However, this Final Commendation is about deepening the faith of those in attendance while offering comfort in a distressing time. A chosen family member will cover topics such as:

  • How the deceased lived their faith daily, whether in work, community, or family life
  • Statements about the person’s character and treatment of others in these various places

Priests recommend that the Final Commendation remain short, that the speaker prepares the commentary ahead of time, and that they thank everyone for their prayers and love during such a difficult time. Those words may include answers to the following questions:

  • Do my stories help others understand the Christian legacy through the lens of the deceased?
  • Will my words provide comfort to the family and friends listening?
  • How do my words help others define a parallel between the decedent's life and the Catholic faith's fullness?

The person giving the Final Commendation has an opportunity to help their family heal, reflect on life and relationships with the deceased, and come to understand better the bonds they have with faith during life—and those who have passed.

Part V: Procession to the Place of Committal 

As the deceased's body is absent, the family can not participate in the Procession to the Place of Committal. That said, this is generally the conclusion of the Mass where the Priest offers some additional prayers before the body is committed to the Earth. In a Memorial Mass, the Priest will simply conclude the Mass and dismiss everyone.

The songs

There are also several opportunities for the inclusion of Catholic funeral songs throughout the service. For those planning the ceremony, you can consult with your parish for a list of hymnals from which to choose. 

Depending on the day, you can enlist the Resurrection Choir or Cantor (or both) to sing during the memorial Mass. The following parts of the service require a music selection: 

  • Gathering Hymn, such as “I Heard the Voice of Jesus.”
  • Responsorial Psalm, such as “The Lord is My Light.”
  • Hymn for Preparation of Gifts, such as “Amazing Grace.”
  • Hymn for Communion, such as “How Great Thou Art.”
  • Recessional Hymn, such as “Sing with All the Saints in Glory.”

Contact the Director of Sacred Music & Liturgy for any assistance you may need in choosing the appropriate songs for this memorial Mass. Should you choose a non-parish musician, there may be a few guidelines that the Director of Music will ask you to honor, including additional rehearsals. If you’re not familiar with providing stipends to those helping you in this portion of the service, the funeral director will commonly guide you through the process.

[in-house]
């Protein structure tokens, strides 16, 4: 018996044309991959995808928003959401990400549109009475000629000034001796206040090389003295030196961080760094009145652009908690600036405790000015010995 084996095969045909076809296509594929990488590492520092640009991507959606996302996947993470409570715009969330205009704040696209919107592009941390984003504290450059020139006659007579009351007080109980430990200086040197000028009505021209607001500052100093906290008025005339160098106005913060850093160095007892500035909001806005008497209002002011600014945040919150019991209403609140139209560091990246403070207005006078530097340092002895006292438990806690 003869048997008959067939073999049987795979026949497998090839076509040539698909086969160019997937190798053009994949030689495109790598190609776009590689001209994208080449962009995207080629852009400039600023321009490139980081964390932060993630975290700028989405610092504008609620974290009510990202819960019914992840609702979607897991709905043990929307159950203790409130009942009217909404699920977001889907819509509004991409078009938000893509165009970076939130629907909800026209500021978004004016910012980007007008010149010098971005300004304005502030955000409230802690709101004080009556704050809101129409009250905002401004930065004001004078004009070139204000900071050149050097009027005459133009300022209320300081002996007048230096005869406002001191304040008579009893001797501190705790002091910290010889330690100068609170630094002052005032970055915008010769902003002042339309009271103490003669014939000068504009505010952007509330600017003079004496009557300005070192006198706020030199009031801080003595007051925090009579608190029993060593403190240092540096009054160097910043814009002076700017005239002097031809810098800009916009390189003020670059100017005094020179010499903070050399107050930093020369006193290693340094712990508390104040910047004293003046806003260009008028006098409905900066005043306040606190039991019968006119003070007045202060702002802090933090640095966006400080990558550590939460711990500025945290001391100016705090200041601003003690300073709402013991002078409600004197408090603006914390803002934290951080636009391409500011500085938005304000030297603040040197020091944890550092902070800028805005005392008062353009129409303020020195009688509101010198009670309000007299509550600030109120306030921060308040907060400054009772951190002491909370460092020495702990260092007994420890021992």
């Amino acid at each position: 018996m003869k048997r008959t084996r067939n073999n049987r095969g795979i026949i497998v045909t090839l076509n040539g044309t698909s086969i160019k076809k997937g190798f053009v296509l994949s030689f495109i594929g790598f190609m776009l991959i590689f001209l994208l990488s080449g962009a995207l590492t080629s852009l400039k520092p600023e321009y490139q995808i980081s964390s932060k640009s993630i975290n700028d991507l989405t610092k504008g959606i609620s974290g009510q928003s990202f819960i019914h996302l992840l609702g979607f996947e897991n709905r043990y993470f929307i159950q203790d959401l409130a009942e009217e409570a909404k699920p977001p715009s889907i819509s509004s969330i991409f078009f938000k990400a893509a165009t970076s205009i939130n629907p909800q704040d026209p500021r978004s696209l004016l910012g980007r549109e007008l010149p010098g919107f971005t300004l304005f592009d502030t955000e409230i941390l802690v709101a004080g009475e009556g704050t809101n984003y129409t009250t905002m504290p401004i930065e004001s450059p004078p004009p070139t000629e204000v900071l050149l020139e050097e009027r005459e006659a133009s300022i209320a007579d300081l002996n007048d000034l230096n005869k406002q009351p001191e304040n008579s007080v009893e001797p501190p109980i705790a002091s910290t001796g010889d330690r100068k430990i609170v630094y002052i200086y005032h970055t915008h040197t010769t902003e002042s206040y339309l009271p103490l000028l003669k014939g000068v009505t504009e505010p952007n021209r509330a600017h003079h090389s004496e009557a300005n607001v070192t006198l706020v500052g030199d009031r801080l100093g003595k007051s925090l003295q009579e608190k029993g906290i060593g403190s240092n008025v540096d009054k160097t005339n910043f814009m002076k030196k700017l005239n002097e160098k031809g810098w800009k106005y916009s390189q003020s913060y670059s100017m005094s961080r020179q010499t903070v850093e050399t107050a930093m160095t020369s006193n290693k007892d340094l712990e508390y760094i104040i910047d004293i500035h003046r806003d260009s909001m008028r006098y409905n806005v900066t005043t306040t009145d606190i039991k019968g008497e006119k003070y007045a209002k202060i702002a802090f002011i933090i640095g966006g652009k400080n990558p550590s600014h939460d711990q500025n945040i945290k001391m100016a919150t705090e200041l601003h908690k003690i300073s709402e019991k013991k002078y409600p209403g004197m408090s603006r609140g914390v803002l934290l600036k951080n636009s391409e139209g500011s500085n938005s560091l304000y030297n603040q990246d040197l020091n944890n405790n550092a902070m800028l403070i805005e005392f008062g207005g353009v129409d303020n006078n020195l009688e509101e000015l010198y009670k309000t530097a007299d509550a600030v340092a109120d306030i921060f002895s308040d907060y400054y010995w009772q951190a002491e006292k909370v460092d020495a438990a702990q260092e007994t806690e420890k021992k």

Note: as the service is sacred, no secular music, ethnic, or religious songs are permitted. Those songs are best suited for the funeral home or any gathering afterward.

Common Memorial Mass Readings

During the funeral, readings include one from the Old Testament, New Testament, and the Gospel, including a Homily spoken by the Priest.

Tip: These readings can also be an excellent choice to include in an online memorial page you create for your loved one. Cake's online memorial pages are simple and free, and you can even use them to create a fundraiser for funeral expenses or a charity.

1. Song of Solomon 8:6-7 

Solomon succeeded his father, King David, and reigned for almost 40 years. He is admired for his wisdom.

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2. Ecclesiastes 3:1-15 

Chapter three of the book of Ecclesiastes is about the reverence for all of creation.

3. Ephesians 3:14-21 

Ephesians 3:14-21 is a prayer for spiritual strength, living with Christ in one's heart, reading spirituality, and experiencing the full love for Christ.

4. 1 Peter 1:3-5 

Fitting for a memorial service, the reader is told how Christ died for man's sin and that God holds salvation for them.

5. “The Eight Beatitudes” 

These teachings were delivered during Jesus' Sermon on the Mount, offering what attitudes and actions a disciple or follower should embody. 

6. “There are many rooms in my Father’s House” 

In John 14:2, he says that God’s home is so vast and wonderful that it can house many who believe in His glory.

What Happens During a Catholic Memorial Mass?

Tradition and ritual are essential parts of the Catholic faith as the deceased receive their final rites through the church. After reading this, hopefully, you are more prepared to participate or know what to expect when attending.

If you're looking for more funeral planning resources, read our guides on what time you should arrive at a funeral and what a funeral celebrant does.


  1. Bible Hub: Search, Read, Study the Bible in Many Languages. (n.d.). biblehub.com/ 
  2. Order of a Memorial Mass. (2019). St. Thomas Aquinas Catholic Church.  stanpr.org/order-of-a-memorial-mass/ 
  3. Preparing for a funeral mass or memorial mass at St. Francis of Assisi Parish. (n.d.). sfastl.org/media/1/funeral/Funeral%20Mass%20Planning%20at%20St%20Francis%20of%20Assisi%20v2.pdf   
  4. Suggested Readings for Catholic Funerals. (2020). Sacred Heart Church. www.sacredheartdetroit.com/suggested-readings-for-catholic-funerals/
  5. Universal Prayer / Prayer of The Faithful / General Intercessions / Petitions (n.d.). www.sfaorland.org/uploads/7/9/3/9/79395666/universal_prayer_for_weddings.pdf
  6. Universal Prayer at Funeral Mass. (n.d.). Our Lady Mother of the Church. www.ourladymotherchurch.com/universal-prayer-at-funeral-mass/